- Isle of the saints: monastic settlement and Christian community in early Ireland (review)
- Australian and New Zealand Association of Medieval and Early Modern Studies (Inc.)
- Volume 9, Number 2, December 1991
- p. pp. 139-140
- View Citation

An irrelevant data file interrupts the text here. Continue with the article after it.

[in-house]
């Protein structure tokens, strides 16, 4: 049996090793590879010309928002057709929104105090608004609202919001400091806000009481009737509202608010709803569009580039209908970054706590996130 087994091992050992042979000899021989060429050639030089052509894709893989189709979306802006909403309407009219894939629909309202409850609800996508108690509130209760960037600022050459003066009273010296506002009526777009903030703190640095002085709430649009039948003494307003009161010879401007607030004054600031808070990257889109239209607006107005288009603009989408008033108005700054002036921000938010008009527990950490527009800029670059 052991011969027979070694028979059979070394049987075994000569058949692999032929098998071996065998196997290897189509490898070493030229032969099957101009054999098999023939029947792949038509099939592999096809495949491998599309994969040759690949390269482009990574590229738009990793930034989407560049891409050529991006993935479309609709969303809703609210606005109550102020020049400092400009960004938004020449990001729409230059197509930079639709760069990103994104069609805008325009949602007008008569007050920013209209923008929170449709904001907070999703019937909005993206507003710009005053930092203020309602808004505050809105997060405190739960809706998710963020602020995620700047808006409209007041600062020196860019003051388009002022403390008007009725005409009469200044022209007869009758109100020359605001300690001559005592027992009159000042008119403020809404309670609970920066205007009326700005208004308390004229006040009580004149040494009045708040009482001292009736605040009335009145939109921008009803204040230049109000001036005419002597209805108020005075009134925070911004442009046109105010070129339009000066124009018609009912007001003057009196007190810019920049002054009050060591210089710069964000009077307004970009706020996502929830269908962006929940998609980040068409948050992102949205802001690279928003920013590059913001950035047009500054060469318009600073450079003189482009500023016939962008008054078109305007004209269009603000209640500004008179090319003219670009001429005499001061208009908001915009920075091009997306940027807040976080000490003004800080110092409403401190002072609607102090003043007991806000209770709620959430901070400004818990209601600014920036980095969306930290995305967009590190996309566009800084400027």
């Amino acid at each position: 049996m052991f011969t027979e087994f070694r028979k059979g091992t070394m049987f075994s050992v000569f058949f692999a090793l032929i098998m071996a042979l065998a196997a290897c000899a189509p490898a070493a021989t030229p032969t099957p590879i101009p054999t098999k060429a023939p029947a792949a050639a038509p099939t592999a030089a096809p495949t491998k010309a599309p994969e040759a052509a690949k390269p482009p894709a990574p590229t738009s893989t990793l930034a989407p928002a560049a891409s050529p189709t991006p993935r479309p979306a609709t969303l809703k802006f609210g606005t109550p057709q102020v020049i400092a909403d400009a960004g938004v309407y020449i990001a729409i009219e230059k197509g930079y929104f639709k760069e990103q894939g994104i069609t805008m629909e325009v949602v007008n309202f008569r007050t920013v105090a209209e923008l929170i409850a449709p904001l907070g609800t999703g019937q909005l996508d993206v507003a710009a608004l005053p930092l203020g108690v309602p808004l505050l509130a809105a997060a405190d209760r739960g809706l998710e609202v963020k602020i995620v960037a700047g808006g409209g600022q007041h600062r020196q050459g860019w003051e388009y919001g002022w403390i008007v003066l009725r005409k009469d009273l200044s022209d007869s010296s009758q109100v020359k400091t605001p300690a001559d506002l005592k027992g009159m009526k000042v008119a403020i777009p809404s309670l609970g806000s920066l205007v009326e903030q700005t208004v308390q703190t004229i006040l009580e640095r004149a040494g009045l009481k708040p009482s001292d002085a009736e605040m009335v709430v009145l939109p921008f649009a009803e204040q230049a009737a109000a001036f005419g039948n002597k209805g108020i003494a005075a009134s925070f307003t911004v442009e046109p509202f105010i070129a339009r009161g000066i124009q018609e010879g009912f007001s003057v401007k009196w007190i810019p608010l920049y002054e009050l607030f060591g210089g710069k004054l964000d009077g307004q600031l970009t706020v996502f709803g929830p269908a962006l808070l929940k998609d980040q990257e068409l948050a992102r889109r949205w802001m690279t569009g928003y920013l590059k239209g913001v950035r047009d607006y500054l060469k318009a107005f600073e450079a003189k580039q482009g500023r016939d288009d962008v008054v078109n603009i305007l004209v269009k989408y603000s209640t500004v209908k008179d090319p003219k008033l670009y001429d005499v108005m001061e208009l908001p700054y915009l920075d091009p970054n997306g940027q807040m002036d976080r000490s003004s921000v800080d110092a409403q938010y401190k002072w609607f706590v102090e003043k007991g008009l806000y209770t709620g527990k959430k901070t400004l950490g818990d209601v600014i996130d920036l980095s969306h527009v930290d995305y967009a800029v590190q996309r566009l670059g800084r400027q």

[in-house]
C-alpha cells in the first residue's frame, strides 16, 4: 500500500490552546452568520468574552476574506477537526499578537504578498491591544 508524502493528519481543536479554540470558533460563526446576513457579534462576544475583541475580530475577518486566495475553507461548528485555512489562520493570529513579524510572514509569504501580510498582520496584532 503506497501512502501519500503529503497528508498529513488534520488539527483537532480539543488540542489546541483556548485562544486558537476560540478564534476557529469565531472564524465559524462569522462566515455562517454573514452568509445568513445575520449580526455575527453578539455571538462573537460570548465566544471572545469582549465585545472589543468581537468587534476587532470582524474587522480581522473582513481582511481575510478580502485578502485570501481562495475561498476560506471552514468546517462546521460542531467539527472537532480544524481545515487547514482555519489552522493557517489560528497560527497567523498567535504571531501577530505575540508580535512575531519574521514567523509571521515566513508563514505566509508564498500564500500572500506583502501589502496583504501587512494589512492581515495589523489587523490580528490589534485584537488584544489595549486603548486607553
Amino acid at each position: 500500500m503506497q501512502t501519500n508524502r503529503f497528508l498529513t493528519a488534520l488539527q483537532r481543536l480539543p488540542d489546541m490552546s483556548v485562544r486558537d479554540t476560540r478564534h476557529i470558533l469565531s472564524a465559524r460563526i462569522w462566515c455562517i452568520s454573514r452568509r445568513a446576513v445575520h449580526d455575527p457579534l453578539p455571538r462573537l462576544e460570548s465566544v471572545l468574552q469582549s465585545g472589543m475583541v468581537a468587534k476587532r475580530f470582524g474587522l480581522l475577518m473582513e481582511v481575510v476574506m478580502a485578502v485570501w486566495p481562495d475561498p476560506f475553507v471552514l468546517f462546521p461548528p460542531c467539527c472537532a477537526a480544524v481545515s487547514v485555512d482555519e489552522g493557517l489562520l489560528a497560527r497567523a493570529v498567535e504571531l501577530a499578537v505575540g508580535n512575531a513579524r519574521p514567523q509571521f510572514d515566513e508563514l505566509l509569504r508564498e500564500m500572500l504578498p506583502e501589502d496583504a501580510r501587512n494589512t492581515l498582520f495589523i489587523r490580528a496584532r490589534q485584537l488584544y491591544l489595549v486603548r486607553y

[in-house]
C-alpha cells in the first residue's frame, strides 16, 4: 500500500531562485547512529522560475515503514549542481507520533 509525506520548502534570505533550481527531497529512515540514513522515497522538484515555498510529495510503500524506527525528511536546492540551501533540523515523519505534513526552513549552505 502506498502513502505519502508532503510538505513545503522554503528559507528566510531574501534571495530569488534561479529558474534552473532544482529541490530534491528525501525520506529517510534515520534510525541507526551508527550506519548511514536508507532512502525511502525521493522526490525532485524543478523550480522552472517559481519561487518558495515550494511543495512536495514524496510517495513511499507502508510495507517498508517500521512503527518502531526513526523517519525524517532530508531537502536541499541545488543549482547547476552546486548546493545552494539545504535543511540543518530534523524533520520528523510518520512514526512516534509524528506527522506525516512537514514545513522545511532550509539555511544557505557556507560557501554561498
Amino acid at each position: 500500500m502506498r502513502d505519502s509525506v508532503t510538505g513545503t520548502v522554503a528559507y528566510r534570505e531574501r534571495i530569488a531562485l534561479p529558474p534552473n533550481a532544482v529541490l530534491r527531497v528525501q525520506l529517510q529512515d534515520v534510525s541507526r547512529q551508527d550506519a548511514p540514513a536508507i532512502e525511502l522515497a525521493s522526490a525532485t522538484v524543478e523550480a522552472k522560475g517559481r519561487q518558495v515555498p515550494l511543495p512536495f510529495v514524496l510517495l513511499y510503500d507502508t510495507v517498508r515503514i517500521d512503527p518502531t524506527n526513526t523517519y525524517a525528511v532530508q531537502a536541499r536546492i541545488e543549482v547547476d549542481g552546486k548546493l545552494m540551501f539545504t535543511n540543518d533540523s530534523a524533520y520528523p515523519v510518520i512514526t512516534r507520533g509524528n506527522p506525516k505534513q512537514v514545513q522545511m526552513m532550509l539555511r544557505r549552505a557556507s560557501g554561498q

Reviews 139 subversion of historical study of the material and social conditions of literature. As an account of historical states of mind the argument has some similarities to Foucault's theory, but with the difference that Berger's theory is defined as a method which 'substitutes hypothetical for historical causes because its aim is to describe cultural objects as phenomena in their ownrightrather than account for them as effects of "the background'" (p. 46). In a later essay Berger's method leads to an analysis of More's Utopia in which the green world of Utopia is interpreted as an ironic lesson that utopianism is a condition of hatred of life, 'Utopian misanthropy' (p. 156). In contrast to what he sees as Utopian enor Berger appeals to an order of liberal individualism, 'the hope that human beings can be trusted to solve their problems through the ordinary informal activity of self-regulation and self-criticism, persuasion and argument, cooperation and compromise' (p. 237). Berger's commitment to explicit theory makes this collection of early essays a significant contribution to cunent debate about literary interpretation and history as well as a clear statement of some main directions in American studies in the Renaissance. Axel Kruse Department of English University of Sydney Bitel, Lisa M., Isle of the saints: monastic settlement and Christian community in early Ireland, Ithaca and London, Cornell University Press, 1990; cloth; pp. xvi, 268; 4 maps, 11 figures; R.R.P. US$28.95 + 1 0 % overseas. This book does not begin well, but in the end is well worth reading. A reference on p. 7 to 'Some, such as Columban, Johannes Scottus, and Eriugena', raises doubts about not only the book but also the editorial process which produced it, even though the one and only original theologian of the early Middle Ages is reassembled as 'Johannes Eriugena' in the last chapter (p. 227). The footnote to this sentence, 'A few Irish historians have studied the monasteries of pre-Norman Ireland, but they have not focused on the social context of monastic communities' (pp. 7-8, n. 20 on p. 8), in its combined reference to John Ryan's Irish monasticism and Kathleen Hughes' The church in early Irish society is disgraceful. Apart from nitpicking that Hughes is not Irish, her book (1966) and Ryan's (1931) are from two different eras of historical scholarship. Putting the church, which Hughes like Bitel saw as taken over by monasticism, in its social context is obviously what Hughes' book was all about. Bitel's book is from a different era again. Its value derives to a considerable extent from the anthropologically-informed analysis it brings to bear on Irish society. Yet the approach of Biteltoher material has more in common with that of Ryan than of 140 Reviews Hughes. The trouble with Irish monasticism was that Ryan threw together the evidence of ten centuries to get at his subject. Bitel defines hers more nanowly as 'monks in Ireland between A. D. 800 and 1200' (p. 1). However, this does not prevent her drawing extensively on pre-Viking sources for Patrick, Columba, Columbanus, Brigit and so forth. She says her concern is with the longue durte via hagiography of debatable date; however, it is a pity not to use such chronological signposts as exist. In respect to exacting use of sources Maire Herbert's Iona, Kells, and Deny (cf. Parergon, n.s., 8 (1990) pp. 149-50) contrasts favourably with the book under review here. Yet the former has a limited if important subject, while Bitel provides a broad nanative treatment which is another major value of her book. It would be easy but mistaken for a discerning reader of its introduction to dismiss Isle of the saints. Bitel asks the right questions of her subject and organizes the answers in an instructive way. Thefirstchapter is an interesting discussion of monasteries in the early Irish landscape, well-informed from the recent archaeological and geographical literature, even if the opportunity is missed to evoke landscape from the Hisperica famina, a seventh-century source cited in the next chapter on the monastic enclosure. Chapter three introduces an original contribution with the statement, 'While...